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Thanks again Grandmaster.
Congrats. Must be exciting coaching a prodigy chess player. I'm going to be on the look out for Kayden and I'm sure he will not be hard to find.
That is wild, exciting chess, straight out of the 19th Century! All tactics and attacking!
Thanks so much lbtr for posting the moves of the game. I'd like to know how to do this. I'd also like to have access to the game moves for all of the videos on chess.com. Very handy for previewing and reviewing.
Kayden seems to play many different systems and positions and quite well too, which is interesting and good, at a relatively young age compared to most at his caliber. Interesting game, as the Benko seems to typically produce.
Kayden shows a great future by taking control of this game that had an unusual opening.
Wonderful game and wonderful succinct commentary by Melik Khachiyan!! That said, I wish Melik had spent some time on ...Qb7 instead of the blunder ...Bh4? (Though the refutation Rg3!! is not obvious.) After 16. ...Qb7 it is not at all clear that White is better. Black's Q might later go to d5, also the Black Rook might kick out the White Q with a later Ra8, and then penetrate the White position. Unclear but I would guess Black has more practical chances that White.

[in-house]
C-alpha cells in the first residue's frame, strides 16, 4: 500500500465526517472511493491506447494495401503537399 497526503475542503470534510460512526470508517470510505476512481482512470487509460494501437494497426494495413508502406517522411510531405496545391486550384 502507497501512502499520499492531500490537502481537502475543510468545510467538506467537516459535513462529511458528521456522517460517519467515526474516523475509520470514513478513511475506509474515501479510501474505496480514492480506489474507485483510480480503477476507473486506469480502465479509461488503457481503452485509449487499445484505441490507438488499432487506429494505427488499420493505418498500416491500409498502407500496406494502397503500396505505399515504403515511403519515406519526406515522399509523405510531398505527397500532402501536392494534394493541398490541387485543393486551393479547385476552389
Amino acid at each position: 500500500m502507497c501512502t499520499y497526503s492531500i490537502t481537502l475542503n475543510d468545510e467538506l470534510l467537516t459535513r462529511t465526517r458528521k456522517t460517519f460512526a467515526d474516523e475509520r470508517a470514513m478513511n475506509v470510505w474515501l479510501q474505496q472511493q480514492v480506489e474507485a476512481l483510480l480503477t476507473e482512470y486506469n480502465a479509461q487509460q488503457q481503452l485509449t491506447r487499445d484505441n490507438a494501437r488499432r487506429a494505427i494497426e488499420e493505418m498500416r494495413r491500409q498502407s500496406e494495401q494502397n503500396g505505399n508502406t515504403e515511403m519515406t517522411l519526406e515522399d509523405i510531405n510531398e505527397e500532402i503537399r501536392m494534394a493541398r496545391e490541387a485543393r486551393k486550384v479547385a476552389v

Preparation for the Benko Gambit was key, kudos to the trainers. Troff obviously had the confidence to find the better shots after the black queen had rampaged a bit, showing keen understanding of the dark square opportunities.
very nice fantastic game
Very interesting game. Very counter to develop, castle then mix it up.
Your comment about judging the position and that white stood better due to the black squares was instructive. Positions like this are very uncommon for most of us and seeing such a game played by such a young talent was great.
It would be nice to include a link to the broadcast under Related:
by GM Melikset Khachiyan
FIDE Master Kayden Troff earned his first International Master Norm with a thrilling victory over IM-Elect Roman Yankovsky... but this exciting game isn't the whole story. As Troff's coach, Melik Khachiyan explains -- the hard work was done off the board on a psychological level. Namely, the ability to forget about a previous loss that could have devastated Kayden's norm chances. Watch this exciting Benko Gambit game on pins and needles!
Players: Troff, Kayden
vs. Yankovsky, Roman
Related: « Part 1
Next Video »
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GM Melikset Khachiyan
Melik began playing chess at the age of 8, won the Baku Junior Championship two years later and became a Soviet Candidate Master two years after that. He began coaching early in his career and has brought up three Junior World Champions (among them Levon Aronian). In 2001, he immigrated to the US, where he qualified to play in the U.S. Championship several times. He earned his Grandmaster title in 2006.
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